What to expect in 2024

One of the reconciliation initiatives involves the Independent Office of the Representatives of Matriarchs. It is to support Indigenous women and girls in the city, offering advice and guidance to those struggling, and connecting people with resources. 

“We want Saskatoon to be a home for Indigenous women and girls – a place they feel supported, and have security and safety,” said Cote. “We need to do that in a meaningful way.”

Reconciliation Action Planning & Decolonize YQR

Reconciliation Regina, a non-profit aimed at advancing reconciliation, has held a series of workshops and hosted speakers in the city with a focus on complex issues like implementing the TRC’s Calls to Action, MMIWG, and new Canadians' understanding of Indigenous history and issues.

In November, they hosted reconciliation Action Planning with Roy Pogorzelski, in which he outlined practical steps for the creation of a Truth and reconciliation implementation plan. 

“It’s one of the questions we get all the time – can you help me develop a reconciliation action plan? How can I take action?,” said Kristin Francis, a member of Piapot First Nation who was the Executive Director of Reconciliation Regina in 2023. 

“After we did some community engagements in the city, it was clear we needed to focus on helping organizations with reconciliation,” she said. 

One way this was accomplished was through Pogorzelski. As part of his presentation, he not only talked about the colonial assimilation policies, but the direct impact it had on Indigenous people, and what could be done to advance reconciliation in communities. 

“He presented these topics in a way that wasn’t heavy,” said Francis. “He had good energy, he was positive.”

Orange Shirt Day Walk and Barbecue

To commemorate National Day for Truth and Reconciliation, a full and extensive day was planned by Reconciliation Regina and Equity Diversity Inclusion Network.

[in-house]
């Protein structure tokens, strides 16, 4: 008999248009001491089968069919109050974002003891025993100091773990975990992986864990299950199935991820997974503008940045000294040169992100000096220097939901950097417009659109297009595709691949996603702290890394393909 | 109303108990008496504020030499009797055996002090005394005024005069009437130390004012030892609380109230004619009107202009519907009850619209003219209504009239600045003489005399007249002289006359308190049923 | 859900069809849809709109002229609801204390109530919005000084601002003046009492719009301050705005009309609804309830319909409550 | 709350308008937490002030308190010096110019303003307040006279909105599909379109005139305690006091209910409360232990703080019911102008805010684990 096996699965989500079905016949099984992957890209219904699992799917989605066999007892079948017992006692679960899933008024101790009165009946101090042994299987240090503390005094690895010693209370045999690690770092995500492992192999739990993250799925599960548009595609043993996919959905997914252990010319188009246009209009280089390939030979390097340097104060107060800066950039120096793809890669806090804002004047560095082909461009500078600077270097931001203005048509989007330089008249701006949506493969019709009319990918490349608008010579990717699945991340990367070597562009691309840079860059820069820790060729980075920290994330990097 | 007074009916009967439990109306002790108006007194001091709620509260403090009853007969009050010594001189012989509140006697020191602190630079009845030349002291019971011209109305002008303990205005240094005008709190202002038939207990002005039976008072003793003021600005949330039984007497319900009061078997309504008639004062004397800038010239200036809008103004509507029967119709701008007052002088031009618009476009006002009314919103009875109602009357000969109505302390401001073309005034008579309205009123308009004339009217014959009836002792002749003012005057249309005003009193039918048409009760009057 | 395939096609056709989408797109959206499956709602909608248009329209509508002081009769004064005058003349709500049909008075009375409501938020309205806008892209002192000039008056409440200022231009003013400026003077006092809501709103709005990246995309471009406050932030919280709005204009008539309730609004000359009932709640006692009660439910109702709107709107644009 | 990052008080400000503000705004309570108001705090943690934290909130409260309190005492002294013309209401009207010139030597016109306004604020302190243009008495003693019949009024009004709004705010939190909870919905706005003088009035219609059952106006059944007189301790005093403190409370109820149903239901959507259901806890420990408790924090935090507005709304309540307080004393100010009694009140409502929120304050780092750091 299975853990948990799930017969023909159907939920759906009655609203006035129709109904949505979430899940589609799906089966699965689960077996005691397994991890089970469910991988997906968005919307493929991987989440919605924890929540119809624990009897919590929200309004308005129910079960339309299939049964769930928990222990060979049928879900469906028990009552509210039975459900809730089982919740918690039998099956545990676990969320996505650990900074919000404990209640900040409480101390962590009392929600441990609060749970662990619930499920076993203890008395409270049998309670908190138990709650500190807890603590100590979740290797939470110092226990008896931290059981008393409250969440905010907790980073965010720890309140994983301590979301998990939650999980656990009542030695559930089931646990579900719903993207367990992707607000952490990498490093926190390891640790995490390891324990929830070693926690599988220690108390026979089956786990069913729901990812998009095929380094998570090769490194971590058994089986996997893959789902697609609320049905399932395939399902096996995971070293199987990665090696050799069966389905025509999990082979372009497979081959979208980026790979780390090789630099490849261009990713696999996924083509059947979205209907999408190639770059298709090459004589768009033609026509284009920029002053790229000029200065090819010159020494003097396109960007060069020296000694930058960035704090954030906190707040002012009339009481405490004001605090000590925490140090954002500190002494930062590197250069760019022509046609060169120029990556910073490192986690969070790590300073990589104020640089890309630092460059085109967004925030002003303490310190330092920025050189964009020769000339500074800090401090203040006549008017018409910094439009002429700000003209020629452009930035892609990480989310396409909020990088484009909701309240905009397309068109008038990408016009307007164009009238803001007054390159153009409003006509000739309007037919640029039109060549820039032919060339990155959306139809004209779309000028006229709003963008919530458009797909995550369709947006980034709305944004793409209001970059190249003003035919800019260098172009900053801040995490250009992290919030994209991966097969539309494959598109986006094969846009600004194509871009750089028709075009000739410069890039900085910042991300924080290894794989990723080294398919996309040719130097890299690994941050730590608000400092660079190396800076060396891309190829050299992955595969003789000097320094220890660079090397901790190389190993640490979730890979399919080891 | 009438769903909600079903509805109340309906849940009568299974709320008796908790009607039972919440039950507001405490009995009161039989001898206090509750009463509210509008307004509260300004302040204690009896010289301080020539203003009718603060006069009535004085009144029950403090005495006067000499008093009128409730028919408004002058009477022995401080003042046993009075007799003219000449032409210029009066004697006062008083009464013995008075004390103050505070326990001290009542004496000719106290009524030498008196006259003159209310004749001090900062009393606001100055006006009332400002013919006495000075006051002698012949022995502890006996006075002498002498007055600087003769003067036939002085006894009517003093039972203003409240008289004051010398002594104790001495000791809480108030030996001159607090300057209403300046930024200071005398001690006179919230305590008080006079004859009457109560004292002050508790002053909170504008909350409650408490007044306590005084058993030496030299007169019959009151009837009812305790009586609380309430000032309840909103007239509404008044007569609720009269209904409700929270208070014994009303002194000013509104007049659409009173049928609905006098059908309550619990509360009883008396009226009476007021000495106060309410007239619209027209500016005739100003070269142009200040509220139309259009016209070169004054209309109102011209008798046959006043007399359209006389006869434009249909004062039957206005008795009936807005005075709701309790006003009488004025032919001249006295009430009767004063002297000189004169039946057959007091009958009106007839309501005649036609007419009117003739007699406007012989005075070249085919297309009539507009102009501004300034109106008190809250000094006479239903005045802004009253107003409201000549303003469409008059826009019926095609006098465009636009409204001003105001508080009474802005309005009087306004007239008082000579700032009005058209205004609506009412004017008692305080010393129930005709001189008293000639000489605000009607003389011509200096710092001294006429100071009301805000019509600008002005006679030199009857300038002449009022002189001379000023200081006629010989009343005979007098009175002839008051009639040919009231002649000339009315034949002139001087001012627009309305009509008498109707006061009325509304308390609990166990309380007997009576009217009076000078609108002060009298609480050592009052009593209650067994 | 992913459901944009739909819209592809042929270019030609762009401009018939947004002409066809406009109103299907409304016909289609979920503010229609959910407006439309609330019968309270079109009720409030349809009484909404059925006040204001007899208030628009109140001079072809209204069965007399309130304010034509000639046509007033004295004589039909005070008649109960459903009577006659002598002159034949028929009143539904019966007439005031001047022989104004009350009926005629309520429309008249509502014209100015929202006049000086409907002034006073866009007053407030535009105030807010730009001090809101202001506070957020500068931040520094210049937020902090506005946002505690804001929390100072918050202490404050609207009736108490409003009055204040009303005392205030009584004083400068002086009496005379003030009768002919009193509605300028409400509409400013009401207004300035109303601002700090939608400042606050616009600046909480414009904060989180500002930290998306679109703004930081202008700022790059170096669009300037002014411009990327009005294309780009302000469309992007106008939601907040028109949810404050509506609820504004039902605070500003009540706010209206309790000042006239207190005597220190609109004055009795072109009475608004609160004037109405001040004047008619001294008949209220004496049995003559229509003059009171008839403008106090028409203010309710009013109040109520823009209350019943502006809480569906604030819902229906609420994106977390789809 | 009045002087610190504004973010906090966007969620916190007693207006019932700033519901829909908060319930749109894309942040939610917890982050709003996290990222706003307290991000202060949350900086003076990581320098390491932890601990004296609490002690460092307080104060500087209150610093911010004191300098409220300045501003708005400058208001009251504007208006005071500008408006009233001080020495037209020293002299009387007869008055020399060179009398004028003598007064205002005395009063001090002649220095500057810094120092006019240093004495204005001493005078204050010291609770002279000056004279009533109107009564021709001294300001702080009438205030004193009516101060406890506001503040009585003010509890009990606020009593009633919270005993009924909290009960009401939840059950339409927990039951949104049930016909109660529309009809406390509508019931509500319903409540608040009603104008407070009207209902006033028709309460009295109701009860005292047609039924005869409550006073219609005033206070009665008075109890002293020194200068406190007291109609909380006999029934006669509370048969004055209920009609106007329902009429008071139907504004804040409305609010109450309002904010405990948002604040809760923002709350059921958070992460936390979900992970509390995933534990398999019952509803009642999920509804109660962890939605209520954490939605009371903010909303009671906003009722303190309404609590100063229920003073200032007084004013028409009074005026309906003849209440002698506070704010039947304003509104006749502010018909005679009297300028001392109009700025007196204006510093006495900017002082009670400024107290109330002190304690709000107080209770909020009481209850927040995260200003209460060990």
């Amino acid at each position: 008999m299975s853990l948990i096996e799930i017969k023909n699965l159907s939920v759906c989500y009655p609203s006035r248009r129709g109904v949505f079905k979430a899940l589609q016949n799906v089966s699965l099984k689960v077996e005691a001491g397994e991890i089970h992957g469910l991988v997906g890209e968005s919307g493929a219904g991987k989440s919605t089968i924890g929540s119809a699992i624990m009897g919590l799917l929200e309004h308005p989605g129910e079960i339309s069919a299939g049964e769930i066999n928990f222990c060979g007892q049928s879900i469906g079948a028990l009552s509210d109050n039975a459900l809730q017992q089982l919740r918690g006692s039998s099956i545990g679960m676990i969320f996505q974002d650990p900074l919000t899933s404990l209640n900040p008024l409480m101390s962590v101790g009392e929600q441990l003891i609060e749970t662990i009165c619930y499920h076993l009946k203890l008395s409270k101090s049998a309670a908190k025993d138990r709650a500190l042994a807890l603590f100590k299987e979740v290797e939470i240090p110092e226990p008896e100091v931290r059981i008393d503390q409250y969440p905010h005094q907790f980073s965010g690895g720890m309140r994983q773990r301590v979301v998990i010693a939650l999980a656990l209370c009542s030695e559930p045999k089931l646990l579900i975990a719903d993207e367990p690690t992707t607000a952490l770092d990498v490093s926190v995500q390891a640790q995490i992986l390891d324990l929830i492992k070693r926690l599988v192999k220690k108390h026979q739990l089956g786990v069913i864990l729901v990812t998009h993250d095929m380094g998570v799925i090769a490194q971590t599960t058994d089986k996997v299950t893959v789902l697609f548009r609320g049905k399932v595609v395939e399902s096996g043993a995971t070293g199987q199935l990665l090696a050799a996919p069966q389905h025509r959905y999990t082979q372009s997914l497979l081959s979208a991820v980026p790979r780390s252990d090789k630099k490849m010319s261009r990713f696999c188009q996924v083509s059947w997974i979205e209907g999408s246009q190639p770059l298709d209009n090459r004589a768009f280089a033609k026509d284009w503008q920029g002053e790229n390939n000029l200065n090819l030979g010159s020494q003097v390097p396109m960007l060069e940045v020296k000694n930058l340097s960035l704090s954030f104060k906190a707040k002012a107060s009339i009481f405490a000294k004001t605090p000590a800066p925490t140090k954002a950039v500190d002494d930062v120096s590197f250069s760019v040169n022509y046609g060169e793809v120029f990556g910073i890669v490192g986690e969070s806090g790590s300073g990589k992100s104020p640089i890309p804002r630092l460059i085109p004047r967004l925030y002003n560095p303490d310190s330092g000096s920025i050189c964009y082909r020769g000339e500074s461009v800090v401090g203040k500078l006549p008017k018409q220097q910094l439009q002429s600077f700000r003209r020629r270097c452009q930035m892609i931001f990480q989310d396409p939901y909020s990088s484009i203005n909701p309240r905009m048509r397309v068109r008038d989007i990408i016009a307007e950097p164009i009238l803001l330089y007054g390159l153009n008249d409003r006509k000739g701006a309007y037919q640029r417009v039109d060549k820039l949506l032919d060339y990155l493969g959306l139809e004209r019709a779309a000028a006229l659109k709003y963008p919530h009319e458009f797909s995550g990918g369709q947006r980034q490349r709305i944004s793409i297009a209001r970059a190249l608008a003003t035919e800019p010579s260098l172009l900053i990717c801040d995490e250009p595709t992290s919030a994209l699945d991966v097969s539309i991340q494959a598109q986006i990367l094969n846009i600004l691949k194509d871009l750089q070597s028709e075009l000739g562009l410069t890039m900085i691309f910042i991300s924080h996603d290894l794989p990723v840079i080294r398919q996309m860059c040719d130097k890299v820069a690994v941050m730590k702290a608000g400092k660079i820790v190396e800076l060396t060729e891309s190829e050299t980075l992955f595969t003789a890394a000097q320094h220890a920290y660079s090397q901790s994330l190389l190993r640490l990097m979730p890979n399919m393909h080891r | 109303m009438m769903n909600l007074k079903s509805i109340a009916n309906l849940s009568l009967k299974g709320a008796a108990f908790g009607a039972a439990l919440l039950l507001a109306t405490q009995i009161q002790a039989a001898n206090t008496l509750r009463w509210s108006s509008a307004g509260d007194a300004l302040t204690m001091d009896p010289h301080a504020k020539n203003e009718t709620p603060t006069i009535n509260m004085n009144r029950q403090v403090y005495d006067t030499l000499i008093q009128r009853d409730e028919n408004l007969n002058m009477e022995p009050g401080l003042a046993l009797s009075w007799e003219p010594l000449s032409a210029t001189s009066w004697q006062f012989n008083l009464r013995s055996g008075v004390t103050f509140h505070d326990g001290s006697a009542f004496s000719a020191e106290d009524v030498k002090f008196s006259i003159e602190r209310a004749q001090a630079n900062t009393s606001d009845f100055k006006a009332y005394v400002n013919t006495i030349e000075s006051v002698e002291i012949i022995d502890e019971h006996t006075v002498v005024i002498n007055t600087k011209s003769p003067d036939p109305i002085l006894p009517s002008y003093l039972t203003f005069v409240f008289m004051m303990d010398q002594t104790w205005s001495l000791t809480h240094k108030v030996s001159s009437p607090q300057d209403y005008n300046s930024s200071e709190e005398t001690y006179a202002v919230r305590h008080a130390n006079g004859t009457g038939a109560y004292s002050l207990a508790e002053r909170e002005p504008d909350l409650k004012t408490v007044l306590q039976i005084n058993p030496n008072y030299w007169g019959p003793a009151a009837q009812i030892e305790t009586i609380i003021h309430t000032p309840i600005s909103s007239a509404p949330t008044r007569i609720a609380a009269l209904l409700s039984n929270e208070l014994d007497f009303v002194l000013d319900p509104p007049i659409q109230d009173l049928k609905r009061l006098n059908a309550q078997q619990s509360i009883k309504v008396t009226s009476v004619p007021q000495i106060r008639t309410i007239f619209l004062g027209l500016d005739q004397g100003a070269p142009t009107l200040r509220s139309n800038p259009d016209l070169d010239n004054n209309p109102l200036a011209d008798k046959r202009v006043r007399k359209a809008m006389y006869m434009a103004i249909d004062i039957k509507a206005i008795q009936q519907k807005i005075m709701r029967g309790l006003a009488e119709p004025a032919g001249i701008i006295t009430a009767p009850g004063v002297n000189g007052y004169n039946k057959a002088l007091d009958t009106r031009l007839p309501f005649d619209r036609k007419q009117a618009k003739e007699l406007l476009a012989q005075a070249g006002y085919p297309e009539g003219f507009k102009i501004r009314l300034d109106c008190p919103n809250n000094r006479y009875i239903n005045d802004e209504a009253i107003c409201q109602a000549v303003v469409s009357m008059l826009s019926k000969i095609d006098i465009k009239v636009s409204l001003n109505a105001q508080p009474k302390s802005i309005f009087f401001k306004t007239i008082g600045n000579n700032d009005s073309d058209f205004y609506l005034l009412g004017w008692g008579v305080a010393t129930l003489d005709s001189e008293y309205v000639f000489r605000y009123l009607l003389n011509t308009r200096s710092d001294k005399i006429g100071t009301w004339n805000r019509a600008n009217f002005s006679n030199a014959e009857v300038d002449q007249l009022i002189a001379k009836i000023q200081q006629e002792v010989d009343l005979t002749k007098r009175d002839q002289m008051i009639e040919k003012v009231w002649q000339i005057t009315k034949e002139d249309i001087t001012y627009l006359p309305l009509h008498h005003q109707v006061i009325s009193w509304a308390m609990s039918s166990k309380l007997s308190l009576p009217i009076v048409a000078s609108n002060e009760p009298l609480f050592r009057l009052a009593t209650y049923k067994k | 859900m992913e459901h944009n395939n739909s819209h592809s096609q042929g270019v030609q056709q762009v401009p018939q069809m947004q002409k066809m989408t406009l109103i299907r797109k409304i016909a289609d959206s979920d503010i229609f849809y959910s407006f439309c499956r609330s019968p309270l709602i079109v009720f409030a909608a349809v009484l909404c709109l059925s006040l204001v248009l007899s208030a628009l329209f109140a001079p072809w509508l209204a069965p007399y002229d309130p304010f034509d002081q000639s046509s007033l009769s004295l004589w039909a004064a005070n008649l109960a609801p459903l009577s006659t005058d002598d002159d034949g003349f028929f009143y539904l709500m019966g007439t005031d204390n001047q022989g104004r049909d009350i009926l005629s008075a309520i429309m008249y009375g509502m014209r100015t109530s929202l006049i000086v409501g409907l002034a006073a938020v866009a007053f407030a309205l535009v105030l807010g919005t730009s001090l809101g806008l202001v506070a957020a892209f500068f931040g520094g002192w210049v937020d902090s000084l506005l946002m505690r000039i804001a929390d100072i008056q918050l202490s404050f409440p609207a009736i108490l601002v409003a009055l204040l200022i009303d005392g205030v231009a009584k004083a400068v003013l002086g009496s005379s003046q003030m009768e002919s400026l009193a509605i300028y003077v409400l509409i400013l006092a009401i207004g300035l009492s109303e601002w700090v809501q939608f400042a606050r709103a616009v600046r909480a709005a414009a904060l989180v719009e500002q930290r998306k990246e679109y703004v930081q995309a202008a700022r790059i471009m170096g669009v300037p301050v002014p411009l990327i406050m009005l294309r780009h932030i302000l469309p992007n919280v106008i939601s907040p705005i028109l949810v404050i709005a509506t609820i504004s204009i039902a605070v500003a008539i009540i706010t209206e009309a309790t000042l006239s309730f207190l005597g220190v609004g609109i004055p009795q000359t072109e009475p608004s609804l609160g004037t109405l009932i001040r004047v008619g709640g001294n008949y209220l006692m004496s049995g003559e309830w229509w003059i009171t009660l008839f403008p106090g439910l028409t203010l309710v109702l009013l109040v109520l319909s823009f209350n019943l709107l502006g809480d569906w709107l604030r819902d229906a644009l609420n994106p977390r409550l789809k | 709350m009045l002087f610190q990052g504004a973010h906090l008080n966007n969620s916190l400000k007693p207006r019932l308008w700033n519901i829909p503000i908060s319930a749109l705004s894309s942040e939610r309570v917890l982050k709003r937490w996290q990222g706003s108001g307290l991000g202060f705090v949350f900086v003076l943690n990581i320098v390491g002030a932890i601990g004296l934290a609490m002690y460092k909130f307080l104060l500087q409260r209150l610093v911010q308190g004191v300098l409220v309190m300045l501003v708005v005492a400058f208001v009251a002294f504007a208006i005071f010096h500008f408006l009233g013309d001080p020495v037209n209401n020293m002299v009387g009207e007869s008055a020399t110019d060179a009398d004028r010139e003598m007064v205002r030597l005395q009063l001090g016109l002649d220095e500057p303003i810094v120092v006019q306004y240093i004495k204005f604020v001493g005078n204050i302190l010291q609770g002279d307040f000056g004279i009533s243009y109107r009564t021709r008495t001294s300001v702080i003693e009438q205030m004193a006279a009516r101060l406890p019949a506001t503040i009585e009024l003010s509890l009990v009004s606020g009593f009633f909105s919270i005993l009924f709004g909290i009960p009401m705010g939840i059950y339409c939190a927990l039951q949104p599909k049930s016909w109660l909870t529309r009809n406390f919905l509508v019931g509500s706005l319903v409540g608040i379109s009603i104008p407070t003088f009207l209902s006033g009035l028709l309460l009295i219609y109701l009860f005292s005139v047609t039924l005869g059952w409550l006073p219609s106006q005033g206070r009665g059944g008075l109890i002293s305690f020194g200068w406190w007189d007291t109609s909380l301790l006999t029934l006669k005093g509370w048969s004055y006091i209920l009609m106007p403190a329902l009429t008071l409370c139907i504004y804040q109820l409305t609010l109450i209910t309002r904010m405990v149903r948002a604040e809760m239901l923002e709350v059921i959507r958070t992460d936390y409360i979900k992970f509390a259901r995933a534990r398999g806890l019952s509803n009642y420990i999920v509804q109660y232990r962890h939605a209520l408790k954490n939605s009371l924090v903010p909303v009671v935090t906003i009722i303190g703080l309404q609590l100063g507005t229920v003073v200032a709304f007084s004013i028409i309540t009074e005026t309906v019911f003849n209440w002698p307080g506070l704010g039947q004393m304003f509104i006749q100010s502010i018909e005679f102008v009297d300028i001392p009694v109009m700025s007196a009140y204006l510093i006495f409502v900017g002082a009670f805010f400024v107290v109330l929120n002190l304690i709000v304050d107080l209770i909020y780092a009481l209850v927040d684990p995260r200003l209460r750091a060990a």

The day included a reconciliation-focused program, a pipe ceremony, dancers, music, a keynote address by Eagle Feather News Editor and residential school survivor Kerry Benjoe, and a memorial song dedicated to the children who never made it back from residential school. 

“It is so important to do something like (sing an honour song) because we felt these kids never had this chance, they didn’t have that honour of having a song sung to them,” said Francis.

“The entire day felt very healing.”

Francis also praised Benjoe’s presentation for its candidness but also her ability to remain optimistic.

“When sharing her truths, she talked about how it doesn’t weigh her down, she doesn’t focus on it. I think that’s an important part of reconciliation – to acknowledge what happened but also not stay there,” said Francis. 

Additionally, as part of the event, SaskTel created a booklet on the history of residential schools in Canada. 

Reconciliation Through Language Learning Series

The city is also working to help revitalize Indigenous language by providing accessible, beginner-level classes. The Language Learning series offered classes in Michif, Dakota, Nakoda, Cree, and Saulteaux. 

“They were very popular,” said Francis. “We didn’t expect so many people to show up.”

Each class attracted more than 100 participants. They were not only free and accessible, but people could learn in a safe, supportive environment. 

“Language is the heart of culture,” said Francis. “This is our way of reconciliation – getting back to the way we were.”

What to expect in 2024. 

The city has yet to announce who the new executive director of Reconciliation Regina will be but in the meantime, the Cree and Saulteaux language classes have already resumed.